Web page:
A Critical Analysis of 'The Parting' by Michael Drayton

879 Words Oct 16th, 1999 4 Pages
A Critical Analysis of "The Parting" by Michael Drayton

By looking at a poem which has a specific form, for example the sonnet, consider to what extent its particular techniques enhance its meaning.

The parting by Michael Drayton is a sonnet. It is a poem about the break up of the relationship between the author and his partner. I feel that the meaning of the poem is greatly enhanced by its form, and for a variety of reasons. Firstly, because the sonnet is a very strict form, the author has to be very careful in constructing his poem, to ensure that it fits the design constraints. One of these constraints is that the sonnet is very short, at only
14 lines. This forces the author to distill his thoughts and feelings into as compact a
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The author again breaks the rhythm in the last two lines, using eleven syllables instead of ten. This is clearly not a mistake or an accident, and has been done for one of two reasons; to add emphasis to these lines because seem out of place due to their length, or because the author felt that he simply could not sum up his feelings in the eleven syllables that the standard sonent affords him.

When looking at the rhythm
, we should look not only at the line length but also at the ryhme scheme. In the first two quatrains, the rhyme words are very harsh, distancing the author from from the poem. For example, there are the very harsh constonant sounds of "part" and "heart", However, in the third quatrain, there are musch softer sounds, such as "breath", "death", "lies" and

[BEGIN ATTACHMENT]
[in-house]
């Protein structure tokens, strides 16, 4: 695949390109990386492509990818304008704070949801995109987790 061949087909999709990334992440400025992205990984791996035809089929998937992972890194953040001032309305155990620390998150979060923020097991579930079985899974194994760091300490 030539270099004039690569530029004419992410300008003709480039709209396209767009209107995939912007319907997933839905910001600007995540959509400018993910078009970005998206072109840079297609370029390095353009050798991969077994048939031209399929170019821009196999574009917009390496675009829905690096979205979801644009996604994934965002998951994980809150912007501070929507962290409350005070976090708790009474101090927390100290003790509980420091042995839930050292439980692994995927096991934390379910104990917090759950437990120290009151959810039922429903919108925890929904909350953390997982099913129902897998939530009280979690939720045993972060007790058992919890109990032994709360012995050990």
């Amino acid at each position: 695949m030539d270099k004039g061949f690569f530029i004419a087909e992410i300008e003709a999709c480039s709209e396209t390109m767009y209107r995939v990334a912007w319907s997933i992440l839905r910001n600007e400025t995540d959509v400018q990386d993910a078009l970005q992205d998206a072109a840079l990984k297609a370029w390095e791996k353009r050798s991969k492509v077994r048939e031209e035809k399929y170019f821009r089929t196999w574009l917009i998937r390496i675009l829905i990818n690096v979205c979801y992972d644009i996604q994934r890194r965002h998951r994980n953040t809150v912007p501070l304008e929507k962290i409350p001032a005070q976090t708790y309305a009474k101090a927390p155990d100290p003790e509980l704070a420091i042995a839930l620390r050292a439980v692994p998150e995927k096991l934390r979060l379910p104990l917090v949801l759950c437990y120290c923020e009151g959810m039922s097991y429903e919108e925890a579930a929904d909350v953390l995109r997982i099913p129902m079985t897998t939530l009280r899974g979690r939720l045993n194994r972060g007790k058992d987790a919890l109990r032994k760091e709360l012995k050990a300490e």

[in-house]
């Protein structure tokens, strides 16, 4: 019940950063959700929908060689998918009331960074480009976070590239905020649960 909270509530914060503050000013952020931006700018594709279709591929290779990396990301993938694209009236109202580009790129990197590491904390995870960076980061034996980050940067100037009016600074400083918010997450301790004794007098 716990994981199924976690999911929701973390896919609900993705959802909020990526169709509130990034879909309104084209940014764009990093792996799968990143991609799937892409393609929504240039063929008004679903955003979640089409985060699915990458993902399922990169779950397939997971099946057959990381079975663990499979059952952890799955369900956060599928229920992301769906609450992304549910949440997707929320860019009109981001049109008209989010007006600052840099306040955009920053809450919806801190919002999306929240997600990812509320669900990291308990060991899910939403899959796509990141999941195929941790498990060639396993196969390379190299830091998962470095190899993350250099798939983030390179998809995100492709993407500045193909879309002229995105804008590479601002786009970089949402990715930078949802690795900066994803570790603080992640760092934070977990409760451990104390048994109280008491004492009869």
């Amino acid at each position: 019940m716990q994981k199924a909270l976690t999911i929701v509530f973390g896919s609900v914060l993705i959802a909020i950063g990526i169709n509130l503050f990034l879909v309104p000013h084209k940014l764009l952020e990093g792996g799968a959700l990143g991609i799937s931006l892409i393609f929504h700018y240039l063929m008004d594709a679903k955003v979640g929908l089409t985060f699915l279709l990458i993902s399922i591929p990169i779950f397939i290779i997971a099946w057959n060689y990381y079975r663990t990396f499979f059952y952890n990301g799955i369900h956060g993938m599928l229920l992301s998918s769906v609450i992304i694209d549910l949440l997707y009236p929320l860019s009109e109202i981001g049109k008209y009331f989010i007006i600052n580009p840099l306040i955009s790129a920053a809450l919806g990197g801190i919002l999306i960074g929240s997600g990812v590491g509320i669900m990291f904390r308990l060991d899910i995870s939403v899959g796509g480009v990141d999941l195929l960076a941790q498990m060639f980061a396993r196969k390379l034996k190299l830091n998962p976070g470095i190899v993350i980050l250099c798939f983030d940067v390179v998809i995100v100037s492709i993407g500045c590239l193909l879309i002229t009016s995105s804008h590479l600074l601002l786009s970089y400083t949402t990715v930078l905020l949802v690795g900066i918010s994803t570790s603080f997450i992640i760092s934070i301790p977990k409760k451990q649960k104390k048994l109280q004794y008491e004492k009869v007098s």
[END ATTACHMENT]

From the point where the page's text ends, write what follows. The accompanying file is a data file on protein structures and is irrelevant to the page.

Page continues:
"eyes". The harsh 'r 's and 't 's are replaces by softer 'th 's and 's 's.

Indeed, this pattern is mirrored throughout the poem; in the first two quatrains, the language is harsh, and cold, and aafter the volta, in the third and fourth quatrains, the langauge is softer and more personal. Again, this is a function of the form of the sonnet; there must be a drastic change of ideas after line eight. For example, there is the brutally aggressive "you get no more of me" in the second line, and the much gentler "Now at the last gasp of love 's latest breath".

However, the author uses the volta not only to change the language, but also the entire message. Instead of driving her
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